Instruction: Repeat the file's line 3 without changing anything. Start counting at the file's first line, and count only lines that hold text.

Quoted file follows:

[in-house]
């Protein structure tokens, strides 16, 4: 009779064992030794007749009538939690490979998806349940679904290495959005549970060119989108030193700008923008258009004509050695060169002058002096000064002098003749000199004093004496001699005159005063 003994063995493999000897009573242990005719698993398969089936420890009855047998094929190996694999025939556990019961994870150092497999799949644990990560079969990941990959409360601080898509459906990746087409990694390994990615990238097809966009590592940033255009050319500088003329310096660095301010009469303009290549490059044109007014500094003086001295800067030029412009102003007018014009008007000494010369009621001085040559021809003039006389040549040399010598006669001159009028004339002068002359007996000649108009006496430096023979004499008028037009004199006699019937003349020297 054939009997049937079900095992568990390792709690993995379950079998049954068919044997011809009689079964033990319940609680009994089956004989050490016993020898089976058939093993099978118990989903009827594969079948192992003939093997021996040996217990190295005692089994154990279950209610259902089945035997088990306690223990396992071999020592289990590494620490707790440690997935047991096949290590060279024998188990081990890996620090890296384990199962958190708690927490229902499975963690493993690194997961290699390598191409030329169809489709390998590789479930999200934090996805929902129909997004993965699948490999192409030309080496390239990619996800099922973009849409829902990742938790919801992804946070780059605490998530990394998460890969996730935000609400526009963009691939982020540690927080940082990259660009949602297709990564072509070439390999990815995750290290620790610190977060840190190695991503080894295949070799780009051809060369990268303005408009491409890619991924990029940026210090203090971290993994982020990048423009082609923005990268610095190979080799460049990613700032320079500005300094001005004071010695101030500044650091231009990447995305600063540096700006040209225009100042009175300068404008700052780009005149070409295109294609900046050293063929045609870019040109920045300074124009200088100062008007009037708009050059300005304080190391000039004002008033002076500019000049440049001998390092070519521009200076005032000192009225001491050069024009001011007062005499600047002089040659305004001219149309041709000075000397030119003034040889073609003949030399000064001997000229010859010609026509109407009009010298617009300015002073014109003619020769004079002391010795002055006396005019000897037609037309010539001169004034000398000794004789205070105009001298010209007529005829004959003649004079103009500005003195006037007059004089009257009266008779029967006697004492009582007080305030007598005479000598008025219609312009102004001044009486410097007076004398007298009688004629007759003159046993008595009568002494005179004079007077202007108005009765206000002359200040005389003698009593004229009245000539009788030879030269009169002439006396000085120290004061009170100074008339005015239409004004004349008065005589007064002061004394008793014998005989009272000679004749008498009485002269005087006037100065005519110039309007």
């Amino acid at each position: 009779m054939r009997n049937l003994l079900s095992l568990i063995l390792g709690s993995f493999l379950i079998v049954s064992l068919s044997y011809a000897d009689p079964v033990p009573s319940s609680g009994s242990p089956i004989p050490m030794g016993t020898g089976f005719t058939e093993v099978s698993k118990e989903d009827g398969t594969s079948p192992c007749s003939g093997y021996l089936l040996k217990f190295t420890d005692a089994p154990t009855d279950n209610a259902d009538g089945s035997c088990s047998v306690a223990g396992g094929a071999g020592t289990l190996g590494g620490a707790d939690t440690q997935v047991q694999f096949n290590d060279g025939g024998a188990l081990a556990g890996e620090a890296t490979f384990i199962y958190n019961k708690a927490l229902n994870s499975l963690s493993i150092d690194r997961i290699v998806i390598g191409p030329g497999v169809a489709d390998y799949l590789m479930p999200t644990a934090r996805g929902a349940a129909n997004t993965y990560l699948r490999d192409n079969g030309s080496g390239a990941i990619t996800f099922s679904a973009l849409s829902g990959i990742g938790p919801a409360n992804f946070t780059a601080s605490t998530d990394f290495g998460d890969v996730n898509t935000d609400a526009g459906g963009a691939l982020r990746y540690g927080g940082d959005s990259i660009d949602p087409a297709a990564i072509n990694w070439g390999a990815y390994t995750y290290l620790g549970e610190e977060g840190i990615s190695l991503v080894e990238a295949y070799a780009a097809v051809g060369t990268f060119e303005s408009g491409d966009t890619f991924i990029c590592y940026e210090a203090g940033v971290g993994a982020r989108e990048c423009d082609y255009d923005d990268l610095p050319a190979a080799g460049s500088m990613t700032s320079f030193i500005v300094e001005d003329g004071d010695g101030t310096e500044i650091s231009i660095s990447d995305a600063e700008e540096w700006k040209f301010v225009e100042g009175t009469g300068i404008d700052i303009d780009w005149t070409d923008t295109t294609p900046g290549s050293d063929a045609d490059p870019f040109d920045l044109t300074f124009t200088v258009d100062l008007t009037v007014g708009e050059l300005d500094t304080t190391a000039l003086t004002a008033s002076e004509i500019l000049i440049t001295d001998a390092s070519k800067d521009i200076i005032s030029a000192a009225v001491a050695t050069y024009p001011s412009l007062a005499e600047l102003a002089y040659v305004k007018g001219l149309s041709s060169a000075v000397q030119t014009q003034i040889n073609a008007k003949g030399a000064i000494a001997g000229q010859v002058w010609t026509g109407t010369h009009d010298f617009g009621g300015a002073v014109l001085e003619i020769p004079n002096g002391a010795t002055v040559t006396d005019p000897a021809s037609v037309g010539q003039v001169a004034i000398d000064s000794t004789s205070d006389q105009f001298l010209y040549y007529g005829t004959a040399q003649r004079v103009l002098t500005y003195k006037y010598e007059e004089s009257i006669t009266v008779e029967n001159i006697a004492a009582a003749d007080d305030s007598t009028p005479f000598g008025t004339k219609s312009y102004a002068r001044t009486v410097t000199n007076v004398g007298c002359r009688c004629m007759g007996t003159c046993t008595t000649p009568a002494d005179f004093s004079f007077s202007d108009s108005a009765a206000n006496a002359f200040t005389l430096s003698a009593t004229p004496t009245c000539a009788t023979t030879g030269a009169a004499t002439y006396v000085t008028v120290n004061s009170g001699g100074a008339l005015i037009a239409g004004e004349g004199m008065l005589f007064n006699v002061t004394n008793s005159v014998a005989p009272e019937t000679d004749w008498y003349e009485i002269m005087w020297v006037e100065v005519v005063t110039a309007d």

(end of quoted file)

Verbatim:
């Amino acid at each position: 009779m054939r009997n049937l003994l079900s095992l568990i063995l390792g709690s993995f493999l379950i079998v049954s064992l068919s044997y011809a000897d009689p079964v033990p009573s319940s609680g009994s242990p089956i004989p050490m030794g016993t020898g089976f005719t058939e093993v099978s698993k118990e989903d009827g398969t594969s079948p192992c007749s003939g093997y021996l089936l040996k217990f190295t420890d005692a089994p154990t009855d279950n209610a259902d009538g089945s035997c088990s047998v306690a223990g396992g094929a071999g020592t289990l190996g590494g620490a707790d939690t440690q997935v047991q694999f096949n290590d060279g025939g024998a188990l081990a556990g890996e620090a890296t490979f384990i199962y958190n019961k708690a927490l229902n994870s499975l963690s493993i150092d690194r997961i290699v998806i390598g191409p030329g497999v169809a489709d390998y799949l590789m479930p999200t644990a934090r996805g929902a349940a129909n997004t993965y990560l699948r490999d192409n079969g030309s080496g390239a990941i990619t996800f099922s679904a973009l849409s829902g990959i990742g938790p919801a409360n992804f946070t780059a601080s605490t998530d990394f290495g998460d890969v996730n898509t935000d609400a526009g459906g963009a691939l982020r990746y540690g927080g940082d959005s990259i660009d949602p087409a297709a990564i072509n990694w070439g390999a990815y390994t995750y290290l620790g549970e610190e977060g840190i990615s190695l991503v080894e990238a295949y070799a780009a097809v051809g060369t990268f060119e303005s408009g491409d966009t890619f991924i990029c590592y940026e210090a203090g940033v971290g993994a982020r989108e990048c423009d082609y255009d923005d990268l610095p050319a190979a080799g460049s500088m990613t700032s320079f030193i500005v300094e001005d003329g004071d010695g101030t310096e500044i650091s231009i660095s990447d995305a600063e700008e540096w700006k040209f301010v225009e100042g009175t009469g300068i404008d700052i303009d780009w005149t070409d923008t295109t294609p900046g290549s050293d063929a045609d490059p870019f040109d920045l044109t300074f124009t200088v258009d100062l008007t009037v007014g708009e050059l300005d500094t304080t190391a000039l003086t004002a008033s002076e004509i500019l000049i440049t001295d001998a390092s070519k800067d521009i200076i005032s030029a000192a009225v001491a050695t050069y024009p001011s412009l007062a005499e600047l102003a002089y040659v305004k007018g001219l149309s041709s060169a000075v000397q030119t014009q003034i040889n073609a008007k003949g030399a000064i000494a001997g000229q010859v002058w010609t026509g109407t010369h009009d010298f617009g009621g300015a002073v014109l001085e003619i020769p004079n002096g002391a010795t002055v040559t006396d005019p000897a021809s037609v037309g010539q003039v001169a004034i000398d000064s000794t004789s205070d006389q105009f001298l010209y040549y007529g005829t004959a040399q003649r004079v103009l002098t500005y003195k006037y010598e007059e004089s009257i006669t009266v008779e029967n001159i006697a004492a009582a003749d007080d305030s007598t009028p005479f000598g008025t004339k219609s312009y102004a002068r001044t009486v410097t000199n007076v004398g007298c002359r009688c004629m007759g007996t003159c046993t008595t000649p009568a002494d005179f004093s004079f007077s202007d108009s108005a009765a206000n006496a002359f200040t005389l430096s003698a009593t004229p004496t009245c000539a009788t023979t030879g030269a009169a004499t002439y006396v000085t008028v120290n004061s009170g001699g100074a008339l005015i037009a239409g004004e004349g004199m008065l005589f007064n006699v002061t004394n008793s005159v014998a005989p009272e019937t000679d004749w008498y003349e009485i002269m005087w020297v006037e100065v005519v005063t110039a309007d």